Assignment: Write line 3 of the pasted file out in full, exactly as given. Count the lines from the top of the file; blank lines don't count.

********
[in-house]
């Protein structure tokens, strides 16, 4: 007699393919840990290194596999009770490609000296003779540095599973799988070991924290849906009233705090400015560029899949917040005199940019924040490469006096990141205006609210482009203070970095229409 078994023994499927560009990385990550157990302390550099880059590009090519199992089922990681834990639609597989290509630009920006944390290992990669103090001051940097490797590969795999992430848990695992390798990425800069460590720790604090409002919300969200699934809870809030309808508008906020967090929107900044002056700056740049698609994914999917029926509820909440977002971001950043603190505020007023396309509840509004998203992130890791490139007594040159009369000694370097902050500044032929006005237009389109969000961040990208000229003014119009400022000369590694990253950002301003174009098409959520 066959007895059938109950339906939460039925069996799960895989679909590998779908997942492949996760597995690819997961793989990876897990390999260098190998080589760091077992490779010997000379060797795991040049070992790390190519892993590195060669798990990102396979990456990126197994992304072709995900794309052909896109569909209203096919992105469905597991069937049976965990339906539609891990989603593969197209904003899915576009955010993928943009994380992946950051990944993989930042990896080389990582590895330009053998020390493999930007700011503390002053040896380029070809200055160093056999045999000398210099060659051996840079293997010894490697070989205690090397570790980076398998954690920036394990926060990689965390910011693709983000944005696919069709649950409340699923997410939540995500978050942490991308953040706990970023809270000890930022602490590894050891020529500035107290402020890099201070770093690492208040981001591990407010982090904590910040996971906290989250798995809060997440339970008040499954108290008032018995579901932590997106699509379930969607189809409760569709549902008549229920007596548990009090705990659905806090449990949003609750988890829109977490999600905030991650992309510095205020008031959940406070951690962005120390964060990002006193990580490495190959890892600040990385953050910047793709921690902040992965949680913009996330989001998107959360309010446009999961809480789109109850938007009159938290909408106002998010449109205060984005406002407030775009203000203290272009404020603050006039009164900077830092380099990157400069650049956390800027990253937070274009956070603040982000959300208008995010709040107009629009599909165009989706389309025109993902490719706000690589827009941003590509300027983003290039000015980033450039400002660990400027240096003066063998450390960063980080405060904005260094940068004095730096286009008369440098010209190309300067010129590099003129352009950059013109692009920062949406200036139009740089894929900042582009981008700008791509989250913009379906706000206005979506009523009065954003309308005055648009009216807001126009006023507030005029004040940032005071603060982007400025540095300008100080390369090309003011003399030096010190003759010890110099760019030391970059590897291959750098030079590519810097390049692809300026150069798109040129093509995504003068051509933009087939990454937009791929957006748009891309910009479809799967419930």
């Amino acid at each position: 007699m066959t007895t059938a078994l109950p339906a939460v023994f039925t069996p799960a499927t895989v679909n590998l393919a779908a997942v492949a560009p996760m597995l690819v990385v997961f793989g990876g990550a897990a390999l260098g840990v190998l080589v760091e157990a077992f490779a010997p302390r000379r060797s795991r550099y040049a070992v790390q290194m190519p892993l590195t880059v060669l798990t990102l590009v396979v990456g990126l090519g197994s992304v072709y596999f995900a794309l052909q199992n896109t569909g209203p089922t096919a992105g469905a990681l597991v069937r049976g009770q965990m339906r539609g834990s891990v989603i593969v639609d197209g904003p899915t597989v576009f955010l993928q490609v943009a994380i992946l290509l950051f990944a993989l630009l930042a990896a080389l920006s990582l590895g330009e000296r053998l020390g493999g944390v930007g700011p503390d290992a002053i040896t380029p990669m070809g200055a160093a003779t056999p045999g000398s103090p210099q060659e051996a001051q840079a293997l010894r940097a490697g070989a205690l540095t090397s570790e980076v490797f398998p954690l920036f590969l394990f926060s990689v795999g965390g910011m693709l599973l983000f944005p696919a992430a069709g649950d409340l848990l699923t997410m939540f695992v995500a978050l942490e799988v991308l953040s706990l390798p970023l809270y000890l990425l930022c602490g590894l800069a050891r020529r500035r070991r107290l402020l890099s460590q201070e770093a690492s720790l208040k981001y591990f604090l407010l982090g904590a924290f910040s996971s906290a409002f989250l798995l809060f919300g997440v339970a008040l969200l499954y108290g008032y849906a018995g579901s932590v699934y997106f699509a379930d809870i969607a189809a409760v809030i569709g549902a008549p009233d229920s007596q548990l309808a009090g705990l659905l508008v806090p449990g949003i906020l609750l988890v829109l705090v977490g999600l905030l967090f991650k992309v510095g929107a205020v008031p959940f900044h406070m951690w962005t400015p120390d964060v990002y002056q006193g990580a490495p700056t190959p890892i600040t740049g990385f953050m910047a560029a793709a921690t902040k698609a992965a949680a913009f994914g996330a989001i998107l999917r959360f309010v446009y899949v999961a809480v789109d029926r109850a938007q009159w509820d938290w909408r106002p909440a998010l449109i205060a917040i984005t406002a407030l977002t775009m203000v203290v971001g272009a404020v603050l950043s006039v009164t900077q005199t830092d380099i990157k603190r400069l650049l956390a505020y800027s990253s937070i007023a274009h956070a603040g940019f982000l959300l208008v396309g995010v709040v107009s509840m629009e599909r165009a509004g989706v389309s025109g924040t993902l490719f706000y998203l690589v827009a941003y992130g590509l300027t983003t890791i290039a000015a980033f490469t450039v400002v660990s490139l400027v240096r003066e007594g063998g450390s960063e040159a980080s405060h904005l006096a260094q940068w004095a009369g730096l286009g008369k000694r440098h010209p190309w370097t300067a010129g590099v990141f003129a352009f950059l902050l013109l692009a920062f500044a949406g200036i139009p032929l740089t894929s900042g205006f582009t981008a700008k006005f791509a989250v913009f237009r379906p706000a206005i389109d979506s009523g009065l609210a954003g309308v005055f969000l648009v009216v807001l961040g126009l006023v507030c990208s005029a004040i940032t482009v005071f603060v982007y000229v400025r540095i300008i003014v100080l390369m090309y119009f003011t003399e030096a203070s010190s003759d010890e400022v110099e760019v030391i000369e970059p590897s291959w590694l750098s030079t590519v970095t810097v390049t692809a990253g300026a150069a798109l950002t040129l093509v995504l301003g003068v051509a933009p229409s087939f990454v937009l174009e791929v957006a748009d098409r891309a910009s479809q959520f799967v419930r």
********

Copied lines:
């Amino acid at each position: 007699m066959t007895t059938a078994l109950p339906a939460v023994f039925t069996p799960a499927t895989v679909n590998l393919a779908a997942v492949a560009p996760m597995l690819v990385v997961f793989g990876g990550a897990a390999l260098g840990v190998l080589v760091e157990a077992f490779a010997p302390r000379r060797s795991r550099y040049a070992v790390q290194m190519p892993l590195t880059v060669l798990t990102l590009v396979v990456g990126l090519g197994s992304v072709y596999f995900a794309l052909q199992n896109t569909g209203p089922t096919a992105g469905a990681l597991v069937r049976g009770q965990m339906r539609g834990s891990v989603i593969v639609d197209g904003p899915t597989v576009f955010l993928q490609v943009a994380i992946l290509l950051f990944a993989l630009l930042a990896a080389l920006s990582l590895g330009e000296r053998l020390g493999g944390v930007g700011p503390d290992a002053i040896t380029p990669m070809g200055a160093a003779t056999p045999g000398s103090p210099q060659e051996a001051q840079a293997l010894r940097a490697g070989a205690l540095t090397s570790e980076v490797f398998p954690l920036f590969l394990f926060s990689v795999g965390g910011m693709l599973l983000f944005p696919a992430a069709g649950d409340l848990l699923t997410m939540f695992v995500a978050l942490e799988v991308l953040s706990l390798p970023l809270y000890l990425l930022c602490g590894l800069a050891r020529r500035r070991r107290l402020l890099s460590q201070e770093a690492s720790l208040k981001y591990f604090l407010l982090g904590a924290f910040s996971s906290a409002f989250l798995l809060f919300g997440v339970a008040l969200l499954y108290g008032y849906a018995g579901s932590v699934y997106f699509a379930d809870i969607a189809a409760v809030i569709g549902a008549p009233d229920s007596q548990l309808a009090g705990l659905l508008v806090p449990g949003i906020l609750l988890v829109l705090v977490g999600l905030l967090f991650k992309v510095g929107a205020v008031p959940f900044h406070m951690w962005t400015p120390d964060v990002y002056q006193g990580a490495p700056t190959p890892i600040t740049g990385f953050m910047a560029a793709a921690t902040k698609a992965a949680a913009f994914g996330a989001i998107l999917r959360f309010v446009y899949v999961a809480v789109d029926r109850a938007q009159w509820d938290w909408r106002p909440a998010l449109i205060a917040i984005t406002a407030l977002t775009m203000v203290v971001g272009a404020v603050l950043s006039v009164t900077q005199t830092d380099i990157k603190r400069l650049l956390a505020y800027s990253s937070i007023a274009h956070a603040g940019f982000l959300l208008v396309g995010v709040v107009s509840m629009e599909r165009a509004g989706v389309s025109g924040t993902l490719f706000y998203l690589v827009a941003y992130g590509l300027t983003t890791i290039a000015a980033f490469t450039v400002v660990s490139l400027v240096r003066e007594g063998g450390s960063e040159a980080s405060h904005l006096a260094q940068w004095a009369g730096l286009g008369k000694r440098h010209p190309w370097t300067a010129g590099v990141f003129a352009f950059l902050l013109l692009a920062f500044a949406g200036i139009p032929l740089t894929s900042g205006f582009t981008a700008k006005f791509a989250v913009f237009r379906p706000a206005i389109d979506s009523g009065l609210a954003g309308v005055f969000l648009v009216v807001l961040g126009l006023v507030c990208s005029a004040i940032t482009v005071f603060v982007y000229v400025r540095i300008i003014v100080l390369m090309y119009f003011t003399e030096a203070s010190s003759d010890e400022v110099e760019v030391i000369e970059p590897s291959w590694l750098s030079t590519v970095t810097v390049t692809a990253g300026a150069a798109l950002t040129l093509v995504l301003g003068v051509a933009p229409s087939f990454v937009l174009e791929v957006a748009d098409r891309a910009s479809q959520f799967v419930r």